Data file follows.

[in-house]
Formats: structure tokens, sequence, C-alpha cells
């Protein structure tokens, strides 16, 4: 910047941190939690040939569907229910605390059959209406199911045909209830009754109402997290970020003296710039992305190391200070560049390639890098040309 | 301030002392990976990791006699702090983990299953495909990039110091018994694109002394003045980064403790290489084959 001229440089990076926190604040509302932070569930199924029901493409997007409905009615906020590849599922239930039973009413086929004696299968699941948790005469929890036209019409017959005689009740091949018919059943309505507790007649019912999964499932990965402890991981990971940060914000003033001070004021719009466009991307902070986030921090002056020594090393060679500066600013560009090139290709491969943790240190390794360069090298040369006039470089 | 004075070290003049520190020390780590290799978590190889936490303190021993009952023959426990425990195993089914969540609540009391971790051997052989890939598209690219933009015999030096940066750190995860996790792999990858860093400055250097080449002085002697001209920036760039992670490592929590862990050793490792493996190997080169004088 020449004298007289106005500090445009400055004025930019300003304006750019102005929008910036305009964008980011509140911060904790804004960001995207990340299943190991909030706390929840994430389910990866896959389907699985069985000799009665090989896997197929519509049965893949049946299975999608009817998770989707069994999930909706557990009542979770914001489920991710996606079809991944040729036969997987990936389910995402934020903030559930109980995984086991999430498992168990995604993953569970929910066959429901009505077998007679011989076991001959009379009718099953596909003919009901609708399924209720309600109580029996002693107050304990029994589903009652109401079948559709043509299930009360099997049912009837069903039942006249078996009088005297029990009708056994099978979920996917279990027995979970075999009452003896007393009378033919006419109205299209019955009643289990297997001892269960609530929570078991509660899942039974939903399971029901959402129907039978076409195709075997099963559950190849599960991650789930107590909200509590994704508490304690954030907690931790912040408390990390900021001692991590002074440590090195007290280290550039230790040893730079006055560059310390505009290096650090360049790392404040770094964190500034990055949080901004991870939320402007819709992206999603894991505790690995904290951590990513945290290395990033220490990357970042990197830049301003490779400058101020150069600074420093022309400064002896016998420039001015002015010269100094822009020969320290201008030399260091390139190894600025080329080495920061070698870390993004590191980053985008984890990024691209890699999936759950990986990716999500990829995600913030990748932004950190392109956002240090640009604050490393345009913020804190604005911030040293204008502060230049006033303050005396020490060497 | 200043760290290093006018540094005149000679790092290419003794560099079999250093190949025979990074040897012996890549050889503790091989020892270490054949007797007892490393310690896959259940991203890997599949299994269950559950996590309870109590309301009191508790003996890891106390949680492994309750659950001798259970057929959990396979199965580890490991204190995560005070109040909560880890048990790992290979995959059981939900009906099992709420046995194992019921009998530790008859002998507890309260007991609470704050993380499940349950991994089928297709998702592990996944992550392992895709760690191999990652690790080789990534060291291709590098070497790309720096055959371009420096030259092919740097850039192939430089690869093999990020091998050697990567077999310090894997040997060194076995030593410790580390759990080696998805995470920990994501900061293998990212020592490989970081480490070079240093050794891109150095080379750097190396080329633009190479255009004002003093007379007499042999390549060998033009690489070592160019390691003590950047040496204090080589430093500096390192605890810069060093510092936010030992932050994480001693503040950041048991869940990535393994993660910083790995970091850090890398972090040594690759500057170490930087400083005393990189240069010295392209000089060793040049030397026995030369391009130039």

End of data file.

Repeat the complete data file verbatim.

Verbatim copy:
[in-house]
Formats: structure tokens, sequence, C-alpha cells
């Protein structure tokens, strides 16, 4: 910047941190939690040939569907229910605390059959209406199911045909209830009754109402997290970020003296710039992305190391200070560049390639890098040309 | 301030002392990976990791006699702090983990299953495909990039110091018994694109002394003045980064403790290489084959 001229440089990076926190604040509302932070569930199924029901493409997007409905009615906020590849599922239930039973009413086929004696299968699941948790005469929890036209019409017959005689009740091949018919059943309505507790007649019912999964499932990965402890991981990971940060914000003033001070004021719009466009991307902070986030921090002056020594090393060679500066600013560009090139290709491969943790240190390794360069090298040369006039470089 | 004075070290003049520190020390780590290799978590190889936490303190021993009952023959426990425990195993089914969540609540009391971790051997052989890939598209690219933009015999030096940066750190995860996790792999990858860093400055250097080449002085002697001209920036760039992670490592929590862990050793490792493996190997080169004088 020449004298007289106005500090445009400055004025930019300003304006750019102005929008910036305009964008980011509140911060904790804004960001995207990340299943190991909030706390929840994430389910990866896959389907699985069985000799009665090989896997197929519509049965893949049946299975999608009817998770989707069994999930909706557990009542979770914001489920991710996606079809991944040729036969997987990936389910995402934020903030559930109980995984086991999430498992168990995604993953569970929910066959429901009505077998007679011989076991001959009379009718099953596909003919009901609708399924209720309600109580029996002693107050304990029994589903009652109401079948559709043509299930009360099997049912009837069903039942006249078996009088005297029990009708056994099978979920996917279990027995979970075999009452003896007393009378033919006419109205299209019955009643289990297997001892269960609530929570078991509660899942039974939903399971029901959402129907039978076409195709075997099963559950190849599960991650789930107590909200509590994704508490304690954030907690931790912040408390990390900021001692991590002074440590090195007290280290550039230790040893730079006055560059310390505009290096650090360049790392404040770094964190500034990055949080901004991870939320402007819709992206999603894991505790690995904290951590990513945290290395990033220490990357970042990197830049301003490779400058101020150069600074420093022309400064002896016998420039001015002015010269100094822009020969320290201008030399260091390139190894600025080329080495920061070698870390993004590191980053985008984890990024691209890699999936759950990986990716999500990829995600913030990748932004950190392109956002240090640009604050490393345009913020804190604005911030040293204008502060230049006033303050005396020490060497 | 200043760290290093006018540094005149000679790092290419003794560099079999250093190949025979990074040897012996890549050889503790091989020892270490054949007797007892490393310690896959259940991203890997599949299994269950559950996590309870109590309301009191508790003996890891106390949680492994309750659950001798259970057929959990396979199965580890490991204190995560005070109040909560880890048990790992290979995959059981939900009906099992709420046995194992019921009998530790008859002998507890309260007991609470704050993380499940349950991994089928297709998702592990996944992550392992895709760690191999990652690790080789990534060291291709590098070497790309720096055959371009420096030259092919740097850039192939430089690869093999990020091998050697990567077999310090894997040997060194076995030593410790580390759990080696998805995470920990994501900061293998990212020592490989970081480490070079240093050794891109150095080379750097190396080329633009190479255009004002003093007379007499042999390549060998033009690489070592160019390691003590950047040496204090080589430093500096390192605890810069060093510092936010030992932050994480001693503040950041048991869940990535393994993660910083790995970091850090890398972090040594690759500057170490930087400083005393990189240069010295392209000089060793040049030397026995030369391009130039």